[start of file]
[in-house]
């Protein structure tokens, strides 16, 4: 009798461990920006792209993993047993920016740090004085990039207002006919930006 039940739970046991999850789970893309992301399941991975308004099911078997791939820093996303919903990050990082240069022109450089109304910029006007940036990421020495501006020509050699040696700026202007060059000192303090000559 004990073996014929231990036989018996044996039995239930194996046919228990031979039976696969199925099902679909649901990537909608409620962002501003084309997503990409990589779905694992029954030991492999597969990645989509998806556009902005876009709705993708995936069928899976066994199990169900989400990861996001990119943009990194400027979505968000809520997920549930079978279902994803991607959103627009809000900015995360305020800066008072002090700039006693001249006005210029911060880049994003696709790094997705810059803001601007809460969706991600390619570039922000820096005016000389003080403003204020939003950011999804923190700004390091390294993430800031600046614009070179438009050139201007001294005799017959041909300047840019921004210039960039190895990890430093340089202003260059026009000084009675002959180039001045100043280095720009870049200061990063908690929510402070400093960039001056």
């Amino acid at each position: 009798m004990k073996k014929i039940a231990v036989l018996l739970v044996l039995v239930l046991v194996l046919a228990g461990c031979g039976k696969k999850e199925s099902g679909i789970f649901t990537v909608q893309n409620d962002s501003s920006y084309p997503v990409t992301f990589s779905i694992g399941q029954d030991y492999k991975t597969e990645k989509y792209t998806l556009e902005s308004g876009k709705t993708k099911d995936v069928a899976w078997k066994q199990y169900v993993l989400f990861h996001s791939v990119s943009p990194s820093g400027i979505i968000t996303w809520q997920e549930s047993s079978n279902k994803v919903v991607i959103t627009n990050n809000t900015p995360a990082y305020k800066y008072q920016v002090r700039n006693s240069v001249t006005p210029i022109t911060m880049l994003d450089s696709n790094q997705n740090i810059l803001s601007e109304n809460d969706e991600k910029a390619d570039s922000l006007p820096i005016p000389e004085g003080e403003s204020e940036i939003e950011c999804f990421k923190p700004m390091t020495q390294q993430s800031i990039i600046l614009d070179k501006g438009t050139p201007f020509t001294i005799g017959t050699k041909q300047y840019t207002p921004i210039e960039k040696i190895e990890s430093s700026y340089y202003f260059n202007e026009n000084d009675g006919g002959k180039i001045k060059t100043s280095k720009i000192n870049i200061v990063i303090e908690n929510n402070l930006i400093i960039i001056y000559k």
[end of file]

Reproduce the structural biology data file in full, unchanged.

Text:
[in-house]
């Protein structure tokens, strides 16, 4: 009798461990920006792209993993047993920016740090004085990039207002006919930006 039940739970046991999850789970893309992301399941991975308004099911078997791939820093996303919903990050990082240069022109450089109304910029006007940036990421020495501006020509050699040696700026202007060059000192303090000559 004990073996014929231990036989018996044996039995239930194996046919228990031979039976696969199925099902679909649901990537909608409620962002501003084309997503990409990589779905694992029954030991492999597969990645989509998806556009902005876009709705993708995936069928899976066994199990169900989400990861996001990119943009990194400027979505968000809520997920549930079978279902994803991607959103627009809000900015995360305020800066008072002090700039006693001249006005210029911060880049994003696709790094997705810059803001601007809460969706991600390619570039922000820096005016000389003080403003204020939003950011999804923190700004390091390294993430800031600046614009070179438009050139201007001294005799017959041909300047840019921004210039960039190895990890430093340089202003260059026009000084009675002959180039001045100043280095720009870049200061990063908690929510402070400093960039001056």
């Amino acid at each position: 009798m004990k073996k014929i039940a231990v036989l018996l739970v044996l039995v239930l046991v194996l046919a228990g461990c031979g039976k696969k999850e199925s099902g679909i789970f649901t990537v909608q893309n409620d962002s501003s920006y084309p997503v990409t992301f990589s779905i694992g399941q029954d030991y492999k991975t597969e990645k989509y792209t998806l556009e902005s308004g876009k709705t993708k099911d995936v069928a899976w078997k066994q199990y169900v993993l989400f990861h996001s791939v990119s943009p990194s820093g400027i979505i968000t996303w809520q997920e549930s047993s079978n279902k994803v919903v991607i959103t627009n990050n809000t900015p995360a990082y305020k800066y008072q920016v002090r700039n006693s240069v001249t006005p210029i022109t911060m880049l994003d450089s696709n790094q997705n740090i810059l803001s601007e109304n809460d969706e991600k910029a390619d570039s922000l006007p820096i005016p000389e004085g003080e403003s204020e940036i939003e950011c999804f990421k923190p700004m390091t020495q390294q993430s800031i990039i600046l614009d070179k501006g438009t050139p201007f020509t001294i005799g017959t050699k041909q300047y840019t207002p921004i210039e960039k040696i190895e990890s430093s700026y340089y202003f260059n202007e026009n000084d009675g006919g002959k180039i001045k060059t100043s280095k720009i000192n870049i200061v990063i303090e908690n929510n402070l930006i400093i960039i001056y000559k």